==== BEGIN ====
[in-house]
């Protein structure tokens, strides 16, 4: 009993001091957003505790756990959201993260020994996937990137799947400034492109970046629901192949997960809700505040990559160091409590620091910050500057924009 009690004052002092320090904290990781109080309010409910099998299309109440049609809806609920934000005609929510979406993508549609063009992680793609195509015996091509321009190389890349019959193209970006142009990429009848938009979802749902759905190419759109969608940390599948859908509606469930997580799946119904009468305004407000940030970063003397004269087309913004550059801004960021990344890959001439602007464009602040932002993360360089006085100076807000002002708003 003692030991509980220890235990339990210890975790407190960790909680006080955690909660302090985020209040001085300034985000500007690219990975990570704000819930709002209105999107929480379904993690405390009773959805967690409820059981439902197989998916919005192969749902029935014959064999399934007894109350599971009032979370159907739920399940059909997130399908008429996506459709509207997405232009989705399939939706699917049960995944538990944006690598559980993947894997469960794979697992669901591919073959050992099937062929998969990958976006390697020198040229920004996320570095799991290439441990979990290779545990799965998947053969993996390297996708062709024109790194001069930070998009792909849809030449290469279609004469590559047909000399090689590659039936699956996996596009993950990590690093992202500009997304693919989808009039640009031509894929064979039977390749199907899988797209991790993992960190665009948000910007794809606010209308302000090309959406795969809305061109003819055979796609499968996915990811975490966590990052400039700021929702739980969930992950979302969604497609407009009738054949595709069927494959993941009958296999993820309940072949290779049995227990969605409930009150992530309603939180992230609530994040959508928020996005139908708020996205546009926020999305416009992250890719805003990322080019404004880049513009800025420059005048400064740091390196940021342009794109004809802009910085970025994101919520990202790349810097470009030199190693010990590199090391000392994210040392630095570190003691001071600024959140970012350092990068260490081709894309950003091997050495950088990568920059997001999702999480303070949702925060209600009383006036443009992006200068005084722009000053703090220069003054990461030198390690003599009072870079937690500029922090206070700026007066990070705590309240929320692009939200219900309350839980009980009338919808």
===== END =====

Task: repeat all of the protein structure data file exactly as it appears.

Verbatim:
[in-house]
């Protein structure tokens, strides 16, 4: 009993001091957003505790756990959201993260020994996937990137799947400034492109970046629901192949997960809700505040990559160091409590620091910050500057924009 009690004052002092320090904290990781109080309010409910099998299309109440049609809806609920934000005609929510979406993508549609063009992680793609195509015996091509321009190389890349019959193209970006142009990429009848938009979802749902759905190419759109969608940390599948859908509606469930997580799946119904009468305004407000940030970063003397004269087309913004550059801004960021990344890959001439602007464009602040932002993360360089006085100076807000002002708003 003692030991509980220890235990339990210890975790407190960790909680006080955690909660302090985020209040001085300034985000500007690219990975990570704000819930709002209105999107929480379904993690405390009773959805967690409820059981439902197989998916919005192969749902029935014959064999399934007894109350599971009032979370159907739920399940059909997130399908008429996506459709509207997405232009989705399939939706699917049960995944538990944006690598559980993947894997469960794979697992669901591919073959050992099937062929998969990958976006390697020198040229920004996320570095799991290439441990979990290779545990799965998947053969993996390297996708062709024109790194001069930070998009792909849809030449290469279609004469590559047909000399090689590659039936699956996996596009993950990590690093992202500009997304693919989808009039640009031509894929064979039977390749199907899988797209991790993992960190665009948000910007794809606010209308302000090309959406795969809305061109003819055979796609499968996915990811975490966590990052400039700021929702739980969930992950979302969604497609407009009738054949595709069927494959993941009958296999993820309940072949290779049995227990969605409930009150992530309603939180992230609530994040959508928020996005139908708020996205546009926020999305416009992250890719805003990322080019404004880049513009800025420059005048400064740091390196940021342009794109004809802009910085970025994101919520990202790349810097470009030199190693010990590199090391000392994210040392630095570190003691001071600024959140970012350092990068260490081709894309950003091997050495950088990568920059997001999702999480303070949702925060209600009383006036443009992006200068005084722009000053703090220069003054990461030198390690003599009072870079937690500029922090206070700026007066990070705590309240929320692009939200219900309350839980009980009338919808």